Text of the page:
Napalm" I love the smell of napalm in the morning." Facts:
The US used napalm during the Vietnam conflict representing, to its critics, the fiery essence of all that was horrible about the war. Most people still associate napalm with the image of a young girl (Kim Phuc) running with a group of other victims, skin peeling off in layers, after her village was doused with napalm. Images of napalm igniting in jungles, in villages, and on the people of Vietnam are still cultural icons of the era. It is routinely cited along with Agent Orange as an example of American apathy to the cruelty of modern weapons. Nearly 400,000 tons of napalm were dropped on targets in Vietnam, giving rise to the Army marching song which includes the chorus line, "Napalm sticks to kids!" (A call and response running cadence occasionally used in the U.S military; first used in 1972.)

When used as a part of an incendiary weapon, napalm can cause severe burns, asphyxiation, unconciousness and death. Explosions can fill the local atmosphere with approxiomately 20% carbon monoxide and can cause windstoms of up to 110kph. One of the major features of napalm is that it sticks to the skin, leaving no real chance of removing it immediately from the victim. Napalm is also useful for use against dug-in personnel. The burning incendiary composition flows into fox-holes, trenches and bunkers, drainage and irrigation ditches and other improvised troop shelters. In this situation, people can be killed by hypothermia/heatstroke, radiant heat, dehydration, suffocation, smoke exposure, or carbon monoxide poisoning. One firebomb from a low-flying plane can damage an area of 2,100 square metres.

Kim Phuc was the subject of a Pulitzer-Prize winning photograph during the Vietnam War taken in 1972, when she was a child, running naked down a road, screaming in pain from the napalm that was burning through her skin. The photograph has come to epitomize the tragedy of the Vietnam War. In the United States the impact of this scene was tremendous, and uniformly negative. Practically everyone old enough to have viewed the news during those years remembers this scene, and others like them, with a combination of revulsion and disgust. It must be noted that the airstrike, in this instance, was carried out by the Vietnamese National Airforce (VNAF), coordinated by US military forces.

Relevance to Apocalypse Now
It is the character of Colonel Bill Kilgore who delivers one of the most memorable and well-known lines in Apocalypse Now. We have already discussed Coppola's characterisation of Kilgore as a representation of Conrad's Accountant and their characterisation as 'hollow men'. Both characters are depicted through their appearance to represent an 'institution', all that is civilised: Conrad describes in detail the Accountant's "...high starched collar ...and varnished boots." while Coppola's first shot of Kilgore emphasises (via contrast to the mise en scene) his wrinlke-free, pristine cavalry unifom. Both Marlow and Willard have initial admiration for the men they meet however the Accountant and Kilgore are revealed to be self-absorbed, intent on fulfilling their duties without thinking of the human consequences of what they do.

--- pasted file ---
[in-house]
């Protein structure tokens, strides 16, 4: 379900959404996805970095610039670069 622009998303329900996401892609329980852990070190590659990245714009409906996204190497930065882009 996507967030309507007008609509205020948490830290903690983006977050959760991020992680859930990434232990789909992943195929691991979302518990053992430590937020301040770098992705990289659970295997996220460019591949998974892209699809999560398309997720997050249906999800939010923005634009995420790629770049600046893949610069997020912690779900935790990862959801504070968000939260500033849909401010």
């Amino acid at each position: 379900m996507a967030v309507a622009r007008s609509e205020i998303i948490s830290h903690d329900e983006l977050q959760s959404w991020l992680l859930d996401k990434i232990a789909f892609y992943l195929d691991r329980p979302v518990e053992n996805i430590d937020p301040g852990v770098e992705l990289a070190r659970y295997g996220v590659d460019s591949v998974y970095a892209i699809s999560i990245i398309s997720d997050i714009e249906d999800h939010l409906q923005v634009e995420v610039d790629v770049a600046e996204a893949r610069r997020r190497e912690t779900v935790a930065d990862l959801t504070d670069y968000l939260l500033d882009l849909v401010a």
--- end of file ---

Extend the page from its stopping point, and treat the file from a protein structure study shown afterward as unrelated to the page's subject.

Just as Conrad shows Marlow encountering the chain gang and the 'grove of death' as he enters the Outer Station, Coppola also foreshadows Kilgore's moral ambiguity as Willard sails through a scene of Vietnamese villagers injured or dying, survivors of the carnage loaded onto boats. From here Coppola uses a number of symbolic devices - the canteen scene, "Outstanding, Red Team, outstanding! Get you a case of beer for that one." - which reveal Kilgore to be a man who will order a devastating airstrike, decimating the area and its inhabitants with napalm, because, "If I say its safe to surf this beach, Captain, then its safe to surf this beach!"

"You know, one time we had a hill bombed, for 12 hours. When it was all over, I walked up. We didn't find one of 'em, not one stinkin' dink body. The smell, you know that gasoline smell, the whole hill. Smelled like... victory."
With this quote, Coppola references the bombing of the hill that Marlow witnesses at the Outer Station. While the responder to both texts sees such events as exercises in futility, both the accountant and Kilgore, full of Imperialistic/Western hubris, believe that what are doing is their unquestionable right, that they bring light into the darkness. Just as dynamite was a tool of subjugation for 19th Century Imperialists, so was napalm for the U.S interests in Vietnam.
Suggested further reading:
Lindqvist, Sven (2001) Exterminate All the Brutes
The New Press. 179 pp.

Diamond, Jared. (1997) Guns, Germs and Steel
W.W Norton; 480pp:


Global Security: Napalm:\
Wikipedia: Napalm:

Posted by: Mrs Byrne